Singapore – After a woman was unable to vote during the General Elections due to human error, opposition Singapore Democratic Party (SDP) requested an independent inquiry be made on how Polling Day was conducted.
A 36-year-old woman known only as Madam Lum missed her right to vote on July 10 after a presiding election officer tried to register her identity card but failed. Mdm Lum arrived at her designated polling station at Block 23A Ghim Moh Link on Polling Day, yet was unable to vote because her NRIC had already been used despite Mdm Lum mentioning she had not yet cast her vote nor did she ever lose her identity card.
According to a Lianhe Wanbao report, an official had asked her if “she really wanted to vote” and provided her with a tendered ballot paper. It was only after she had submitted her form did Mdm Lum find out that her vote would not be counted in the final tally. Tendered ballot papers are not counted but are sealed separately and retained, as per the Parliamentary Elections Act. Mdm Lum had filed a police report on the incident as advised by the Elections Department (ELD).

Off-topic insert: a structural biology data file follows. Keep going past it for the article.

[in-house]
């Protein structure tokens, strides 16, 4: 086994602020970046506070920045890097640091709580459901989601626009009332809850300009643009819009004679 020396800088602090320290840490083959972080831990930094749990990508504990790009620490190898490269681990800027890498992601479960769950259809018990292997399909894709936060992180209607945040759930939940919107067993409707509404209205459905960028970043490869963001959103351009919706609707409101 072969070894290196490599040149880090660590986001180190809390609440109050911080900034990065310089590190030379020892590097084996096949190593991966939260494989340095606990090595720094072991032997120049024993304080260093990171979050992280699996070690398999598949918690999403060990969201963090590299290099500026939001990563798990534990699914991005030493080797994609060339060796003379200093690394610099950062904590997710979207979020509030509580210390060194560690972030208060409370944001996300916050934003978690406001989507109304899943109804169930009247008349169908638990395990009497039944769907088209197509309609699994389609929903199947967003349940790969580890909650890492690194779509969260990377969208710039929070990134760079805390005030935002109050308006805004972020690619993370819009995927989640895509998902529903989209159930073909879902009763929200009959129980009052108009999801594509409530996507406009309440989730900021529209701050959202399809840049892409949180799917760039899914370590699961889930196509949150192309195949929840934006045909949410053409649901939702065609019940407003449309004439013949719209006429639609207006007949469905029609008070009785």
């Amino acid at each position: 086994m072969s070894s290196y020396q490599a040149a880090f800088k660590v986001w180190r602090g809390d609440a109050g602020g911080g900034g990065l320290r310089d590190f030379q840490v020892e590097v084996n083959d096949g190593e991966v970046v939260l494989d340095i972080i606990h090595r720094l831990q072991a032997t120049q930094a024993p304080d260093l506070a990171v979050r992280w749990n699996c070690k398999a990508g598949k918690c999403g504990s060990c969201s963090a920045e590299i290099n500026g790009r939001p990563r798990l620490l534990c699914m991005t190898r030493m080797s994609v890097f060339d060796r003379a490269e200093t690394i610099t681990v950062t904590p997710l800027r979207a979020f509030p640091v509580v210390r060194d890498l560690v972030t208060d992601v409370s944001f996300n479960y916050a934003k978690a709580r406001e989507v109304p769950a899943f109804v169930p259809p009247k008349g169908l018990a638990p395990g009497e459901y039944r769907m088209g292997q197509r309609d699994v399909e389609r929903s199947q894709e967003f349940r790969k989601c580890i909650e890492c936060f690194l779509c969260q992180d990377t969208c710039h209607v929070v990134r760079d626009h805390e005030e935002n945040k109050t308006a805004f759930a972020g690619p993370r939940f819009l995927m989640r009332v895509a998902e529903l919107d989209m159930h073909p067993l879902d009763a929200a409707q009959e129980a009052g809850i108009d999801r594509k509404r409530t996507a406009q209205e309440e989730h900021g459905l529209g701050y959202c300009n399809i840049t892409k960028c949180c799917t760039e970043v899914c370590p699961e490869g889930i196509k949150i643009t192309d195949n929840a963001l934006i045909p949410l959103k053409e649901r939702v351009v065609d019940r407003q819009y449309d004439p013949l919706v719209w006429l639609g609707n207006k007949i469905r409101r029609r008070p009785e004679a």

ELD confirmed that the mistake “was due to human error and miscommunication between the two election officials handling her registration on Polling Day,” reported asiaone.com. The presiding officer used the wrong module in the e-Registration system, which resulted in the error.
In response to the incident, SDP chairman Dr Paul Tambyah said in a media release that they were calling for the ELD “to reveal how many such irregular events happened during the poll.” The party also called for an independent inquiry into the conduct of the election with a “particular focus on issues such as the use of ‘tendered ballot slips'” which are not counted in the final tally. “This inquiry should be reviewed by all the political parties who took part in this election,” noted Dr Tambyah.
Furthermore, he suggested that the ELD be removed from the Prime Minister’s Office and placed under an independent organisation that “reports to all the registered political parties and answerable to the people of Singapore,” reported channelnewsasia.com. “The right to choose one’s leaders is fundamental to a democratic state like Singapore. This incident only emphasises the problems associated with calling a snap election in the middle of a pandemic,” added Dr Tambyah.
The SDP team lost to the People’s Action Party in Holland-Bukit Timah GRC, the four-member constituency where the incident occurred, with 33.64 per cent of the votes.
ELD confirmed that a thorough review of the error would be conducted.